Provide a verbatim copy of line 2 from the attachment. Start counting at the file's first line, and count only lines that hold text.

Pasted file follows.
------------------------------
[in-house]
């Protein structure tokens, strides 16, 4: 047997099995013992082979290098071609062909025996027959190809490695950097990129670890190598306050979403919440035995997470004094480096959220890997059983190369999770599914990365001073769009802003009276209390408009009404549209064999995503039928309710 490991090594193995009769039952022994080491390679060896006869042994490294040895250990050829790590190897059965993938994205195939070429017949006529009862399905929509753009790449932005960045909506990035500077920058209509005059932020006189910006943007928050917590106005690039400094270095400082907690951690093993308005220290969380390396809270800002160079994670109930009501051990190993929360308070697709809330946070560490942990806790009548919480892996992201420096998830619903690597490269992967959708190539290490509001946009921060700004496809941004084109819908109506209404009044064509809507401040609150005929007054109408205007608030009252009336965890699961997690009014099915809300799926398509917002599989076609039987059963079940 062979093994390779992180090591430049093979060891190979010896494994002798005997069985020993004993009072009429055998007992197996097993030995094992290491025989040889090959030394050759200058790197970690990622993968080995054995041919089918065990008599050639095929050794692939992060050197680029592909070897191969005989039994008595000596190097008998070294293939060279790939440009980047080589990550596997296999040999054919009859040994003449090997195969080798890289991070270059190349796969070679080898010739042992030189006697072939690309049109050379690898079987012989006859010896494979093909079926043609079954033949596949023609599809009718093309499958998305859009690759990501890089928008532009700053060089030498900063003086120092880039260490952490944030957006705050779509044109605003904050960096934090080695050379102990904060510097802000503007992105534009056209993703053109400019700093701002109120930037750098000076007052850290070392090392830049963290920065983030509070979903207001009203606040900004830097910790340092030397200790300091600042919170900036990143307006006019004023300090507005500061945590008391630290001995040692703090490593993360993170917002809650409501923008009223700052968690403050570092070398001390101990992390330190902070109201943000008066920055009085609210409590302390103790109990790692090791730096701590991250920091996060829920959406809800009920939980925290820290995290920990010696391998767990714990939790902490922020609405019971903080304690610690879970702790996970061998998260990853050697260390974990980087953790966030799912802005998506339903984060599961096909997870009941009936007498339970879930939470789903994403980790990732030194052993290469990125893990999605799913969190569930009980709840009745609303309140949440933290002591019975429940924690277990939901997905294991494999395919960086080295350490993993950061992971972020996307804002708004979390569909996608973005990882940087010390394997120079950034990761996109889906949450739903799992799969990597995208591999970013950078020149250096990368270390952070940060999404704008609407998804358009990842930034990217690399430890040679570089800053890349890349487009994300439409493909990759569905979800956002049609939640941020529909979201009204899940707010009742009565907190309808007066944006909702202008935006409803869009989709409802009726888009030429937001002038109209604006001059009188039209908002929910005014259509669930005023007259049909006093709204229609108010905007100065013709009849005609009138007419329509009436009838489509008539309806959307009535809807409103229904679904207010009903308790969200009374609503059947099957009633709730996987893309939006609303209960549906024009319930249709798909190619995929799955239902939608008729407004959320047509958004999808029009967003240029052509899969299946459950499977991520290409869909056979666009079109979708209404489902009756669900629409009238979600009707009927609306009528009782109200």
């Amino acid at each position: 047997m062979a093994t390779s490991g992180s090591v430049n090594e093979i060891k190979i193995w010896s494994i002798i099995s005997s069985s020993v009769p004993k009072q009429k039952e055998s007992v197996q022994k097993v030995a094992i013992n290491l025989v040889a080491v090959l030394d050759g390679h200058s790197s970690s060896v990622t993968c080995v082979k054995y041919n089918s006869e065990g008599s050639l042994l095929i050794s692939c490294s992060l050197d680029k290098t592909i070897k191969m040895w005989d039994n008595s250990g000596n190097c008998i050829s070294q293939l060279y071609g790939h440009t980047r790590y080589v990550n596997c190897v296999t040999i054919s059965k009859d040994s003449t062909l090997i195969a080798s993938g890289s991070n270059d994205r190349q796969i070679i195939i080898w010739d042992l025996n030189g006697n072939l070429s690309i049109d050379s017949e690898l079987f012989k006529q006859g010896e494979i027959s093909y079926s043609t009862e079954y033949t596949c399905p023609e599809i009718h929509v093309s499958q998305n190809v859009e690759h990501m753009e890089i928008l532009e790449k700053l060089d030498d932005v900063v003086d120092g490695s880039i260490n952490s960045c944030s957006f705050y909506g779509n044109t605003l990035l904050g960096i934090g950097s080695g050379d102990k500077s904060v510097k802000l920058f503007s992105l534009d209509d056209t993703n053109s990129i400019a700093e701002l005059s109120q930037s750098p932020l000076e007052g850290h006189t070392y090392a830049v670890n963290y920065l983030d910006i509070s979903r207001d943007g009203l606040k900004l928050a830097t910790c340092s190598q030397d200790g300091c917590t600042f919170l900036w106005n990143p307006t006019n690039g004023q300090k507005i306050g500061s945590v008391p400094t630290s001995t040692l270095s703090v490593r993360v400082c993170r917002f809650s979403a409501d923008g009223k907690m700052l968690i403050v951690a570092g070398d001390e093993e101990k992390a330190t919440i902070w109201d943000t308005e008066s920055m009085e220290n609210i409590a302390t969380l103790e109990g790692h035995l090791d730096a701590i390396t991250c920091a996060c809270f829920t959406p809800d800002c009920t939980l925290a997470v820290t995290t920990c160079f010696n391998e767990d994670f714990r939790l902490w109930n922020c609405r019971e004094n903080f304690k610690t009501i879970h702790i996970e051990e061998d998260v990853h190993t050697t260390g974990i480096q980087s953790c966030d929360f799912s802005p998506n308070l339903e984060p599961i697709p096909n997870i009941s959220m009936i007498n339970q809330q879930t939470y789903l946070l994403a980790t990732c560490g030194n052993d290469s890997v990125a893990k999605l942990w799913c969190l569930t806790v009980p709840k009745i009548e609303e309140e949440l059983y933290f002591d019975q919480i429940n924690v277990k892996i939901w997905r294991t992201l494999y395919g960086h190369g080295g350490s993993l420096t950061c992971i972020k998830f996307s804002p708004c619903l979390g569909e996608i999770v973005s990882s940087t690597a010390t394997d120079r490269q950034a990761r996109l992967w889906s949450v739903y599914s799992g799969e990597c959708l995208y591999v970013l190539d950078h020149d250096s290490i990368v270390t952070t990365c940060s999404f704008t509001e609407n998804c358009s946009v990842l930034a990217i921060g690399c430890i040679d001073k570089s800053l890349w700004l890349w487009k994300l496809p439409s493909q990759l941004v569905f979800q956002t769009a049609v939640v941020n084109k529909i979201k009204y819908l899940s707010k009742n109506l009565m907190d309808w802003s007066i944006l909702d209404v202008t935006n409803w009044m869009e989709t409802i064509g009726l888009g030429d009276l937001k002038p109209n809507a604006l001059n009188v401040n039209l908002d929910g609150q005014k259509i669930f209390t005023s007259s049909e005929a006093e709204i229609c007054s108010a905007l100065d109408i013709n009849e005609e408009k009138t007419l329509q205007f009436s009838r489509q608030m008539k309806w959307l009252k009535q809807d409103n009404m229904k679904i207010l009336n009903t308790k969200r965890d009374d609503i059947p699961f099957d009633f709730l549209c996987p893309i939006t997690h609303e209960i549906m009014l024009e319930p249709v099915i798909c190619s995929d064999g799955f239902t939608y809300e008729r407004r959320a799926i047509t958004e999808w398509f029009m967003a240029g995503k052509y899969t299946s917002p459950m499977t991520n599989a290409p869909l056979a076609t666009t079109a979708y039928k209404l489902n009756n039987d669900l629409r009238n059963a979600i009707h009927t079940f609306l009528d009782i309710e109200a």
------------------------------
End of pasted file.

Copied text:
């Protein structure tokens, strides 16, 4: 047997099995013992082979290098071609062909025996027959190809490695950097990129670890190598306050979403919440035995997470004094480096959220890997059983190369999770599914990365001073769009802003009276209390408009009404549209064999995503039928309710 490991090594193995009769039952022994080491390679060896006869042994490294040895250990050829790590190897059965993938994205195939070429017949006529009862399905929509753009790449932005960045909506990035500077920058209509005059932020006189910006943007928050917590106005690039400094270095400082907690951690093993308005220290969380390396809270800002160079994670109930009501051990190993929360308070697709809330946070560490942990806790009548919480892996992201420096998830619903690597490269992967959708190539290490509001946009921060700004496809941004084109819908109506209404009044064509809507401040609150005929007054109408205007608030009252009336965890699961997690009014099915809300799926398509917002599989076609039987059963079940 062979093994390779992180090591430049093979060891190979010896494994002798005997069985020993004993009072009429055998007992197996097993030995094992290491025989040889090959030394050759200058790197970690990622993968080995054995041919089918065990008599050639095929050794692939992060050197680029592909070897191969005989039994008595000596190097008998070294293939060279790939440009980047080589990550596997296999040999054919009859040994003449090997195969080798890289991070270059190349796969070679080898010739042992030189006697072939690309049109050379690898079987012989006859010896494979093909079926043609079954033949596949023609599809009718093309499958998305859009690759990501890089928008532009700053060089030498900063003086120092880039260490952490944030957006705050779509044109605003904050960096934090080695050379102990904060510097802000503007992105534009056209993703053109400019700093701002109120930037750098000076007052850290070392090392830049963290920065983030509070979903207001009203606040900004830097910790340092030397200790300091600042919170900036990143307006006019004023300090507005500061945590008391630290001995040692703090490593993360993170917002809650409501923008009223700052968690403050570092070398001390101990992390330190902070109201943000008066920055009085609210409590302390103790109990790692090791730096701590991250920091996060829920959406809800009920939980925290820290995290920990010696391998767990714990939790902490922020609405019971903080304690610690879970702790996970061998998260990853050697260390974990980087953790966030799912802005998506339903984060599961096909997870009941009936007498339970879930939470789903994403980790990732030194052993290469990125893990999605799913969190569930009980709840009745609303309140949440933290002591019975429940924690277990939901997905294991494999395919960086080295350490993993950061992971972020996307804002708004979390569909996608973005990882940087010390394997120079950034990761996109889906949450739903799992799969990597995208591999970013950078020149250096990368270390952070940060999404704008609407998804358009990842930034990217690399430890040679570089800053890349890349487009994300439409493909990759569905979800956002049609939640941020529909979201009204899940707010009742009565907190309808007066944006909702202008935006409803869009989709409802009726888009030429937001002038109209604006001059009188039209908002929910005014259509669930005023007259049909006093709204229609108010905007100065013709009849005609009138007419329509009436009838489509008539309806959307009535809807409103229904679904207010009903308790969200009374609503059947099957009633709730996987893309939006609303209960549906024009319930249709798909190619995929799955239902939608008729407004959320047509958004999808029009967003240029052509899969299946459950499977991520290409869909056979666009079109979708209404489902009756669900629409009238979600009707009927609306009528009782109200």